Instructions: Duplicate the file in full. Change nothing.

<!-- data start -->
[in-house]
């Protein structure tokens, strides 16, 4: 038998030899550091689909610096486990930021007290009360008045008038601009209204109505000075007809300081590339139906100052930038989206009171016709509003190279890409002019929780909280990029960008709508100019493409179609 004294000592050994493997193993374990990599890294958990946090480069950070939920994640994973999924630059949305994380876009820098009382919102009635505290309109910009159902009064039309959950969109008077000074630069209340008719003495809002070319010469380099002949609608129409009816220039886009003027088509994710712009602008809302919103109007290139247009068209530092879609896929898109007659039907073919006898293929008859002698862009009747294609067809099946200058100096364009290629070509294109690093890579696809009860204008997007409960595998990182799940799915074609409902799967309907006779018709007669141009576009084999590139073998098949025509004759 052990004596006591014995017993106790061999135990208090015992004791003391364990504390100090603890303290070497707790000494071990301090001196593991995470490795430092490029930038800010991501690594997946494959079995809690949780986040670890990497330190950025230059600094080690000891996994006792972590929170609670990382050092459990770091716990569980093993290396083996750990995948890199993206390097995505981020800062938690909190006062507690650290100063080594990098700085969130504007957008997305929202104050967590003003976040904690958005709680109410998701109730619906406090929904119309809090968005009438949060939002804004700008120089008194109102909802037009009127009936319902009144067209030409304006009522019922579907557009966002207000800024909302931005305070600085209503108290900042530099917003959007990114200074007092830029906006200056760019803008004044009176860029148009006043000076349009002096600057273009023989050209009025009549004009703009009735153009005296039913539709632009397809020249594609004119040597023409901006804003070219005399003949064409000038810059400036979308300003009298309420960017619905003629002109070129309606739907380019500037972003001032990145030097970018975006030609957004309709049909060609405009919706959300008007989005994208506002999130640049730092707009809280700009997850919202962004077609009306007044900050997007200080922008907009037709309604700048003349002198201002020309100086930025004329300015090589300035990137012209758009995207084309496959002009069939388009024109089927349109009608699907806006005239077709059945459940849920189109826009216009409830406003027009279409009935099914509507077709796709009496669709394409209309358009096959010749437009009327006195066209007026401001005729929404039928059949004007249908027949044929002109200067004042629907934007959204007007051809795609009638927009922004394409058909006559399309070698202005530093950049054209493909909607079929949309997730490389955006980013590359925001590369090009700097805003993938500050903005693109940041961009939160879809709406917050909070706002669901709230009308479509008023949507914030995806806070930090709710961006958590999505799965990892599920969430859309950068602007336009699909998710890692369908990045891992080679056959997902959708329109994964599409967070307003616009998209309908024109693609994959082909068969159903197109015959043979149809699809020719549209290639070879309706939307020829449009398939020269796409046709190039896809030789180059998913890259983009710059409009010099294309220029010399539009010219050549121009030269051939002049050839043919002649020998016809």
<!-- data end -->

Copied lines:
[in-house]
């Protein structure tokens, strides 16, 4: 038998030899550091689909610096486990930021007290009360008045008038601009209204109505000075007809300081590339139906100052930038989206009171016709509003190279890409002019929780909280990029960008709508100019493409179609 004294000592050994493997193993374990990599890294958990946090480069950070939920994640994973999924630059949305994380876009820098009382919102009635505290309109910009159902009064039309959950969109008077000074630069209340008719003495809002070319010469380099002949609608129409009816220039886009003027088509994710712009602008809302919103109007290139247009068209530092879609896929898109007659039907073919006898293929008859002698862009009747294609067809099946200058100096364009290629070509294109690093890579696809009860204008997007409960595998990182799940799915074609409902799967309907006779018709007669141009576009084999590139073998098949025509004759 052990004596006591014995017993106790061999135990208090015992004791003391364990504390100090603890303290070497707790000494071990301090001196593991995470490795430092490029930038800010991501690594997946494959079995809690949780986040670890990497330190950025230059600094080690000891996994006792972590929170609670990382050092459990770091716990569980093993290396083996750990995948890199993206390097995505981020800062938690909190006062507690650290100063080594990098700085969130504007957008997305929202104050967590003003976040904690958005709680109410998701109730619906406090929904119309809090968005009438949060939002804004700008120089008194109102909802037009009127009936319902009144067209030409304006009522019922579907557009966002207000800024909302931005305070600085209503108290900042530099917003959007990114200074007092830029906006200056760019803008004044009176860029148009006043000076349009002096600057273009023989050209009025009549004009703009009735153009005296039913539709632009397809020249594609004119040597023409901006804003070219005399003949064409000038810059400036979308300003009298309420960017619905003629002109070129309606739907380019500037972003001032990145030097970018975006030609957004309709049909060609405009919706959300008007989005994208506002999130640049730092707009809280700009997850919202962004077609009306007044900050997007200080922008907009037709309604700048003349002198201002020309100086930025004329300015090589300035990137012209758009995207084309496959002009069939388009024109089927349109009608699907806006005239077709059945459940849920189109826009216009409830406003027009279409009935099914509507077709796709009496669709394409209309358009096959010749437009009327006195066209007026401001005729929404039928059949004007249908027949044929002109200067004042629907934007959204007007051809795609009638927009922004394409058909006559399309070698202005530093950049054209493909909607079929949309997730490389955006980013590359925001590369090009700097805003993938500050903005693109940041961009939160879809709406917050909070706002669901709230009308479509008023949507914030995806806070930090709710961006958590999505799965990892599920969430859309950068602007336009699909998710890692369908990045891992080679056959997902959708329109994964599409967070307003616009998209309908024109693609994959082909068969159903197109015959043979149809699809020719549209290639070879309706939307020829449009398939020269796409046709190039896809030789180059998913890259983009710059409009010099294309220029010399539009010219050549121009030269051939002049050839043919002649020998016809």